When teaching children the alphabet, in the grand scheme of things, does it really matter whether A stands for Apple or Aqueduct? Or if H is for Happy or Hydroponics?
To Natoshia Anderson, it does. The woman better known as Dr. Toshia has made the shift from mechanical engineer to award-winning STEM educator, combining her two passions into a marvelous work for young children called ABC Engineering Book (Rockridge Press). For each letter, rather than use boilerplate words to which kids associate, Dr. Toshia employs engineering terms. The author’s clear and easily digestible definitions, coupled with wonderful supporting illustrations by Katie Turner, make readers realize that hey, this isn’t rocket science!
For example: “A viaduct is a long bridge that carries a roadway or railroad over a valley. Viaducts are usually held up by columns or arches.”
Or “A fuse is a safety device that stops the flow of electricity. If too much power moves through a wire at once, it can damage electronics or cause a fire.”
Children don’t have to be aspiring electrical engineers to enjoy this book as well as have a valuable learning experience. And for parents, it’s a way to get out in front of teaching the ABCs in a new and inspiring way for very young children.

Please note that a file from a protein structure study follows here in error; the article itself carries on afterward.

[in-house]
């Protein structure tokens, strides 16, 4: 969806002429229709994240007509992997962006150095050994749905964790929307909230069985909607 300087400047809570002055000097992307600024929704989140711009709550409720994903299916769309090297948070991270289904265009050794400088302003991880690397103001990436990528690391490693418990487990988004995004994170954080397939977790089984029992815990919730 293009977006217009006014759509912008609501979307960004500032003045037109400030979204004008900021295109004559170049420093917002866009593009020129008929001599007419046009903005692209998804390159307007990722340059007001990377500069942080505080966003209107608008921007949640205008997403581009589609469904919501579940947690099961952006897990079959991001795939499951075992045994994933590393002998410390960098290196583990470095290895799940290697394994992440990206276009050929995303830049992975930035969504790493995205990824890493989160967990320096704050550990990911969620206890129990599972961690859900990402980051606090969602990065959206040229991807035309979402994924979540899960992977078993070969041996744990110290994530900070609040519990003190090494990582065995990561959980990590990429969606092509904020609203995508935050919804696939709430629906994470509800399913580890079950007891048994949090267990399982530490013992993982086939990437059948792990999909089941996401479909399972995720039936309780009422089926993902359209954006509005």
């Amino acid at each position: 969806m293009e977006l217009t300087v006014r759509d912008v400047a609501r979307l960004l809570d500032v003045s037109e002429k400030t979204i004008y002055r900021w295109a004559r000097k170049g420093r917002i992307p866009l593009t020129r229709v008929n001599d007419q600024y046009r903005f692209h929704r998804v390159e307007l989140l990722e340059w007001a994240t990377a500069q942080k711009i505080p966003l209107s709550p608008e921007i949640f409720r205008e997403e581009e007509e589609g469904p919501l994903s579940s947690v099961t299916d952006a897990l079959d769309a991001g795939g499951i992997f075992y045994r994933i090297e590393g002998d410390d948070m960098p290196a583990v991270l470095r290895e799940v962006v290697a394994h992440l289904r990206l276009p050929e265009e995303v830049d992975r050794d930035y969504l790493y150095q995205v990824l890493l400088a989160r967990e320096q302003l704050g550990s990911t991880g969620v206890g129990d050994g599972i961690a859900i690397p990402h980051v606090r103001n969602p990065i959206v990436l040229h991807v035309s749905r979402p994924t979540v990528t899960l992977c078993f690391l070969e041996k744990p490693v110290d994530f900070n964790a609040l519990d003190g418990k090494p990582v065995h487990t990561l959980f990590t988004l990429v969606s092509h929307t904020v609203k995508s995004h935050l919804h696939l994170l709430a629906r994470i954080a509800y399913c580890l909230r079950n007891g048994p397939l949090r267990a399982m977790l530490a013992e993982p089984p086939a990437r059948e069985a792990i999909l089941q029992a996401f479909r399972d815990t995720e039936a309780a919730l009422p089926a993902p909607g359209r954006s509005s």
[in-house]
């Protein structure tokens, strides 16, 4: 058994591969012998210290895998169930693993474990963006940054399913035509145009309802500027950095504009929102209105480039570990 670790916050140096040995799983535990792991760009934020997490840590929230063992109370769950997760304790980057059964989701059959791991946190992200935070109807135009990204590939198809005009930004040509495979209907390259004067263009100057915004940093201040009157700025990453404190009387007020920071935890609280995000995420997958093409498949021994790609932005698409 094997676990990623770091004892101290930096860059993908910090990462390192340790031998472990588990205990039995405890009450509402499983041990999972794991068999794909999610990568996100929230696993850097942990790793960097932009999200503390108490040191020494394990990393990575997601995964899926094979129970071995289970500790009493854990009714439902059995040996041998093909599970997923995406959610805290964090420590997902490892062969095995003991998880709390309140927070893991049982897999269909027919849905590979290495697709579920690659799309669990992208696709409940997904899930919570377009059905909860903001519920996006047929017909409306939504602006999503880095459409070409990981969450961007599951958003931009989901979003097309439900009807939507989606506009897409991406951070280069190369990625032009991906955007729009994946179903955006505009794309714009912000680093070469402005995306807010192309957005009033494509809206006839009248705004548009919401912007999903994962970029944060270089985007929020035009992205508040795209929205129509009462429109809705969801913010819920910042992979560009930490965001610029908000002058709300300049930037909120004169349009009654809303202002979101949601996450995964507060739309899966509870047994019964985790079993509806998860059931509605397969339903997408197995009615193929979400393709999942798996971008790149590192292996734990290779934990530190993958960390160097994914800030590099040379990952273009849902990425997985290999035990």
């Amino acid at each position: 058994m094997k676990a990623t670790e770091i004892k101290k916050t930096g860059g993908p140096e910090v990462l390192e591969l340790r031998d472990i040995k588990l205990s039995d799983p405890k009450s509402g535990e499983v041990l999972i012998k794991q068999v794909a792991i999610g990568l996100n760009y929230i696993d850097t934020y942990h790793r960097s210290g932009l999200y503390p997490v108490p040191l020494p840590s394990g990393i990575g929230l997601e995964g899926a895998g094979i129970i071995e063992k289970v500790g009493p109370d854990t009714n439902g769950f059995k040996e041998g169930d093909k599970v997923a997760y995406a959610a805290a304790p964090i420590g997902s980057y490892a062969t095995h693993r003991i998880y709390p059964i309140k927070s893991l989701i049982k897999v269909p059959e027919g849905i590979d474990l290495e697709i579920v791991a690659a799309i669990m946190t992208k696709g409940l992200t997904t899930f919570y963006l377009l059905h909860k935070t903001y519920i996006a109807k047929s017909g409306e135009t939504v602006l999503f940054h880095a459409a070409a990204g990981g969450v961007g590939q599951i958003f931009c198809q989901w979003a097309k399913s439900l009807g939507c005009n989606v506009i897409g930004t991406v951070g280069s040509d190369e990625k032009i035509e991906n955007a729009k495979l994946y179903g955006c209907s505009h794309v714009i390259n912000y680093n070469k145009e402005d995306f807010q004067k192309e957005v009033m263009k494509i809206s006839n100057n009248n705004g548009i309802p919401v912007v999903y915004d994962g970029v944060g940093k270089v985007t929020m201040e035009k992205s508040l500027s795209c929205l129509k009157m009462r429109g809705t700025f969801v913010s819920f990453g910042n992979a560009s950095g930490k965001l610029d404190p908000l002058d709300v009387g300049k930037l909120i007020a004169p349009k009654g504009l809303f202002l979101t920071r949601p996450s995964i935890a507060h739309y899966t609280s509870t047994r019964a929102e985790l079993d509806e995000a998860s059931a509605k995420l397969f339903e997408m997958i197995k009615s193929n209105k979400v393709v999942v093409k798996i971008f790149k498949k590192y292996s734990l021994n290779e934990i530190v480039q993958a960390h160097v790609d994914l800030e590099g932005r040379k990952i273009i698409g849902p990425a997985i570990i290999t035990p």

The book is designed to set up a tiered learning approach that grows with your child. Focus first on letters, then on words, and then on understanding concepts. And the rich and vibrant illustrations add to the learning and will keep your child engaged.
Dr. Toshia’s expertise in STEAM (Science, Technology, Engineering, the Arts and Math) coupled with her desire to see an increase in the number of minority students in STEAM, led her to write the book.
“So many young, talented girls are discouraged from pursuing their STEM dreams and aspirations before they have even had a chance to excel,” she notes. Dr. Toshia hopes to change that at all levels of the educational process and provide a voice to young girls and women who need encouragement and a role model.
ABC Engineering Book is an exciting adventure, one that will arouse kids’ curiosity and stretch the limits of what they are capable of learning at a very young age — even if they are to discover that “Kelvin” is not a word to describe one of their classmates, and “Yoke” is not necessarily part of an egg.
Adults will marvel in the experience as well. And if you’re like me, maybe you, too, will be proud to admit that you knew most of the definitions before even turning the first page!